A report by the University of Liverpool and Liverpool John Moores University has found that workplace safety has been put at risk due to changes in health and safety policies over the past decade.
The report, 'Regulatory Surrender: death, injury and the non-enforcement of law', reveals that policy changes have affected the ability of the Health & Safety Executive (HSE) to enforce health and safety law. Researchers found that the number of inspections made of business premises has fallen by 69% and investigations of health and safety incidents has declined by 68%. The report also shows a 48% reduction in prosecutions of companies who have breached HSE regulations.
The Government has recently announced a wide-ranging review of health and safety laws in response to claims that UK industry had been `saturated' by health and safety legislation under the Labour government. Researchers at Liverpool, however, have found that the HSE's power to inspect and enforce health and safety regulations has been reduced, resulting in increased numbers of employers at risk from accident or injury at work.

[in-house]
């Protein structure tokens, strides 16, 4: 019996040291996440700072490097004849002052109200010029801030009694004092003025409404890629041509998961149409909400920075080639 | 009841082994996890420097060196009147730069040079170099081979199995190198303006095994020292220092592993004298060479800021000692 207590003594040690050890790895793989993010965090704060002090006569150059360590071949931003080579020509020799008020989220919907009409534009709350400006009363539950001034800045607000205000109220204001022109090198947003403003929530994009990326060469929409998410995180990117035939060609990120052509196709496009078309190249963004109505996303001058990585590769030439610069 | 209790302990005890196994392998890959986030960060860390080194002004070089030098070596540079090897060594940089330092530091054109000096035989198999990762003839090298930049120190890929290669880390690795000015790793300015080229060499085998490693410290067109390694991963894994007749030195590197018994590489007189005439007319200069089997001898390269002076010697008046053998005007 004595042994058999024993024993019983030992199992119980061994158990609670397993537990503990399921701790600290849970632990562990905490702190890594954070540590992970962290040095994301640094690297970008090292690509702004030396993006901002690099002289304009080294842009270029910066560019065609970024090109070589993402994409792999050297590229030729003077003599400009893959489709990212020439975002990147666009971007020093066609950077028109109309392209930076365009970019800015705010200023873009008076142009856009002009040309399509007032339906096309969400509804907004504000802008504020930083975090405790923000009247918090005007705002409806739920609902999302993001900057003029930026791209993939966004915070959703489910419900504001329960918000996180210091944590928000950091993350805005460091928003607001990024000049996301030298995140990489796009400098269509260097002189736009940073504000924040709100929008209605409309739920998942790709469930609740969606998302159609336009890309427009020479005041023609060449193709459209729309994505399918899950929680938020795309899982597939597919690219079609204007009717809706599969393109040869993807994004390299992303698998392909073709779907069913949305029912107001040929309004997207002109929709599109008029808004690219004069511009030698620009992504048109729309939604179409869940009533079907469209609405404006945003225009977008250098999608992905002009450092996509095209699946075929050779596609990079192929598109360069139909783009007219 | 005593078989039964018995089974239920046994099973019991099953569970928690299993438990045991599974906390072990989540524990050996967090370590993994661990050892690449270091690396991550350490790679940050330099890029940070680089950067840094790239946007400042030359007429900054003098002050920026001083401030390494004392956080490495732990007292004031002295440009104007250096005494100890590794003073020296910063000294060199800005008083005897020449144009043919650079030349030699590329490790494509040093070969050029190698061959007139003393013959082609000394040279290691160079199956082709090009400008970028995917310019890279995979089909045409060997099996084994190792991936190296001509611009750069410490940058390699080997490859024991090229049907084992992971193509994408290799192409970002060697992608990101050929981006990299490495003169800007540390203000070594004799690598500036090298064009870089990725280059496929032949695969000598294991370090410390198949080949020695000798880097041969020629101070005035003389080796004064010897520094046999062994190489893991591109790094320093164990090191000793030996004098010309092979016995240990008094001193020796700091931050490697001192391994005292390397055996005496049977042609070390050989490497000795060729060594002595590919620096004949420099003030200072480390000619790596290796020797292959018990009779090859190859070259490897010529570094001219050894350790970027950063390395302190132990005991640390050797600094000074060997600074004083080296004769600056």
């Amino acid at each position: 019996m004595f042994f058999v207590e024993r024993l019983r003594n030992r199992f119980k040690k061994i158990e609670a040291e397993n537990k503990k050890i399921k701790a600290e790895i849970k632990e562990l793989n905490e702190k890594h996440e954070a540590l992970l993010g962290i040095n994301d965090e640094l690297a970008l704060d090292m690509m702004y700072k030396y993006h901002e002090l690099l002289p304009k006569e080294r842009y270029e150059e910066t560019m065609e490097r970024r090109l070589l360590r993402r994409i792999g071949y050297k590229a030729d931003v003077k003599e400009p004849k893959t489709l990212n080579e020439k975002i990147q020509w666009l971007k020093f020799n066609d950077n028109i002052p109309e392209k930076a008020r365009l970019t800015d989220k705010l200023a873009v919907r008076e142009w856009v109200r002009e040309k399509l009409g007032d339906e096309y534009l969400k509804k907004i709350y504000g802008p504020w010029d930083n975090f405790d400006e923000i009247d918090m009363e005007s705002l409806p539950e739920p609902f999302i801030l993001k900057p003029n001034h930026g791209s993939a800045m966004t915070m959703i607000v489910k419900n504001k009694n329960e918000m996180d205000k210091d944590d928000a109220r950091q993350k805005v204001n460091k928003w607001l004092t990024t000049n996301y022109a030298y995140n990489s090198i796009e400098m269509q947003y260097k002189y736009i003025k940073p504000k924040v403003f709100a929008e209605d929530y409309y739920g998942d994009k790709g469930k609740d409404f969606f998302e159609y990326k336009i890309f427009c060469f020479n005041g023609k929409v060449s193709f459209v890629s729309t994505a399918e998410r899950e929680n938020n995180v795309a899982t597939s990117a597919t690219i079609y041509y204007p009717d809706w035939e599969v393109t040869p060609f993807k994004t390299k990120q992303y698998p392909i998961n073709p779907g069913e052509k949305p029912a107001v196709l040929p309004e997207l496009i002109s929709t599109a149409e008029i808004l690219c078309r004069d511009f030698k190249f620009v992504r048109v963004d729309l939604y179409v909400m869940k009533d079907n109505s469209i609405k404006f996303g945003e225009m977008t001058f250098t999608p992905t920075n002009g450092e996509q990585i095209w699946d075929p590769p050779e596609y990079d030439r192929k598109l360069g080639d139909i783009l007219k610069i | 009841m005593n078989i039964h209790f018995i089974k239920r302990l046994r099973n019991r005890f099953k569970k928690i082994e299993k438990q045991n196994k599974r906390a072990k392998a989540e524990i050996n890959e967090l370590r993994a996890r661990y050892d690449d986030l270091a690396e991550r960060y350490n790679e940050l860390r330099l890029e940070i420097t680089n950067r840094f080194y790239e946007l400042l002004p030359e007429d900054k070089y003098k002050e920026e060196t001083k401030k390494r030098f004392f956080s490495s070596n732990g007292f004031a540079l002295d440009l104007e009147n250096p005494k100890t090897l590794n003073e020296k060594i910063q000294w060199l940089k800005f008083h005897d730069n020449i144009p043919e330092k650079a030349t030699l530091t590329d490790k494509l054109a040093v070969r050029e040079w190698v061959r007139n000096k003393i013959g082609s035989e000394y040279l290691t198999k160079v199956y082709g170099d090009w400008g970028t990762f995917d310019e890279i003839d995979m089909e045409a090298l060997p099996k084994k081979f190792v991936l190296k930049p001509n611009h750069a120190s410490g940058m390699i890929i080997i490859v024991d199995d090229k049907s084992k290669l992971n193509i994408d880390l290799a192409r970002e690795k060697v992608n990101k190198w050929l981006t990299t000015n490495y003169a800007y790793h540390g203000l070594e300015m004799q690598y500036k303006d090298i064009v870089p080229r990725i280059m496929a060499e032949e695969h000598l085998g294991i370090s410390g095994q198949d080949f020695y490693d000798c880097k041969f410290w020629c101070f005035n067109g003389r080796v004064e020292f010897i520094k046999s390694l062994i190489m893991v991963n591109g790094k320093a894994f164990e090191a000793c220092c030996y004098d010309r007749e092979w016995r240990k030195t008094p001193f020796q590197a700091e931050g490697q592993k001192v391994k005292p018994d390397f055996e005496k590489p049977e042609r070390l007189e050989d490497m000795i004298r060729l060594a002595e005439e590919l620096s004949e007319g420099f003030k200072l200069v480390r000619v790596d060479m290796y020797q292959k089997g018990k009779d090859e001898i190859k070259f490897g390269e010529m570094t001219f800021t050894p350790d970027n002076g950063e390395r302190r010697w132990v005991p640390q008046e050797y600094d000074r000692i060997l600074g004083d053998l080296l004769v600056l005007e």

Dr David Whyte, Reader in Sociology at the University of Liverpool, said: "The idea that health and safety has 'gone mad' does not seem to hold true. The collapse in inspection, investigation and enforcement has dramatically reduced the chances of businesses being detected and prosecuted for committing safety offences. Most serious injuries now are not even investigated. For example, only a third of amputations are now investigated by the Health and Safety Executive."
Professor Steve Tombs, at Liverpool John Moores University, said: "HSE's senior's management have effectively surrendered to the Government's lighter touch regulatory agenda. Not only is the agency now more vulnerable to further 'reviews' of regulation, but workers too are increasingly vulnerable - as managements are far less likely to respond to workers' demands to comply with the law in the absence of a credible enforcement threat."
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